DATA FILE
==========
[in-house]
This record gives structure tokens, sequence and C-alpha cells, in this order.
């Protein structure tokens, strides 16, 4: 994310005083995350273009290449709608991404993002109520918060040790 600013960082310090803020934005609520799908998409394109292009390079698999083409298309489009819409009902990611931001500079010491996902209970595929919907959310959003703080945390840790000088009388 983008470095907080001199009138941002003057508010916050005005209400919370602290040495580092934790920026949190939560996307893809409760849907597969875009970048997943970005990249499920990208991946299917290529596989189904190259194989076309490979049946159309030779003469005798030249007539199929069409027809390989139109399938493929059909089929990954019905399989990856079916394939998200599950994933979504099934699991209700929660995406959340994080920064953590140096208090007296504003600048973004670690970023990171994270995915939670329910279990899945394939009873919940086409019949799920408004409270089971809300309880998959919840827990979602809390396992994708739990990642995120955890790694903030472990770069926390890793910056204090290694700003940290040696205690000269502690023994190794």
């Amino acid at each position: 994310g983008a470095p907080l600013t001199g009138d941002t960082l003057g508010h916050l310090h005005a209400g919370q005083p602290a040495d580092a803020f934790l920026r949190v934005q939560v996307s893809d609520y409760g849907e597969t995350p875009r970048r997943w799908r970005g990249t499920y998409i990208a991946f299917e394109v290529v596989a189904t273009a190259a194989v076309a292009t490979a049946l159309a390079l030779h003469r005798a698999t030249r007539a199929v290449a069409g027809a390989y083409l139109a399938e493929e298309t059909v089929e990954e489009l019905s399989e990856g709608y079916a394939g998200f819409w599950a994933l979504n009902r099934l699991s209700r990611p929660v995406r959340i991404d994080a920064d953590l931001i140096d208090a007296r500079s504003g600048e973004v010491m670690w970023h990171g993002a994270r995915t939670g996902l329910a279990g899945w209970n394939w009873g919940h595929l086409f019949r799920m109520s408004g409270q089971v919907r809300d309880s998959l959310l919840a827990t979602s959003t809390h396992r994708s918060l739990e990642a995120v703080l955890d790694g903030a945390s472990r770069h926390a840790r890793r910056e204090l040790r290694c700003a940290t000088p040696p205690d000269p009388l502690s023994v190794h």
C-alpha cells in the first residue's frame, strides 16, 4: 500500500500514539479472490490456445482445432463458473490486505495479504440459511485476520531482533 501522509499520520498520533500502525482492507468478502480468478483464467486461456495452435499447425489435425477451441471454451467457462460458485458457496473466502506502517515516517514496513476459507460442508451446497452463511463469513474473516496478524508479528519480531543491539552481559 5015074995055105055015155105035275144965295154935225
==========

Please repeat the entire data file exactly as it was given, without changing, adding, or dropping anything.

[in-house]
This record gives structure tokens, sequence and C-alpha cells, in this order.
């Protein structure tokens, strides 16, 4: 994310005083995350273009290449709608991404993002109520918060040790 600013960082310090803020934005609520799908998409394109292009390079698999083409298309489009819409009902990611931001500079010491996902209970595929919907959310959003703080945390840790000088009388 983008470095907080001199009138941002003057508010916050005005209400919370602290040495580092934790920026949190939560996307893809409760849907597969875009970048997943970005990249499920990208991946299917290529596989189904190259194989076309490979049946159309030779003469005798030249007539199929069409027809390989139109399938493929059909089929990954019905399989990856079916394939998200599950994933979504099934699991209700929660995406959340994080920064953590140096208090007296504003600048973004670690970023990171994270995915939670329910279990899945394939009873919940086409019949799920408004409270089971809300309880998959919840827990979602809390396992994708739990990642995120955890790694903030472990770069926390890793910056204090290694700003940290040696205690000269502690023994190794």
């Amino acid at each position: 994310g983008a470095p907080l600013t001199g009138d941002t960082l003057g508010h916050l310090h005005a209400g919370q005083p602290a040495d580092a803020f934790l920026r949190v934005q939560v996307s893809d609520y409760g849907e597969t995350p875009r970048r997943w799908r970005g990249t499920y998409i990208a991946f299917e394109v290529v596989a189904t273009a190259a194989v076309a292009t490979a049946l159309a390079l030779h003469r005798a698999t030249r007539a199929v290449a069409g027809a390989y083409l139109a399938e493929e298309t059909v089929e990954e489009l019905s399989e990856g709608y079916a394939g998200f819409w599950a994933l979504n009902r099934l699991s209700r990611p929660v995406r959340i991404d994080a920064d953590l931001i140096d208090a007296r500079s504003g600048e973004v010491m670690w970023h990171g993002a994270r995915t939670g996902l329910a279990g899945w209970n394939w009873g919940h595929l086409f019949r799920m109520s408004g409270q089971v919907r809300d309880s998959l959310l919840a827990t979602s959003t809390h396992r994708s918060l739990e990642a995120v703080l955890d790694g903030a945390s472990r770069h926390a840790r890793r910056e204090l040790r290694c700003a940290t000088p040696p205690d000269p009388l502690s023994v190794h």
C-alpha cells in the first residue's frame, strides 16, 4: 500500500500514539479472490490456445482445432463458473490486505495479504440459511485476520531482533 501522509499520520498520533500502525482492507468478502480468478483464467486461456495452435499447425489435425477451441471454451467457462460458485458457496473466502506502517515516517514496513476459507460442508451446497452463511463469513474473516496478524508479528519480531543491539552481559 5015074995055105055015155105035275144965295154935225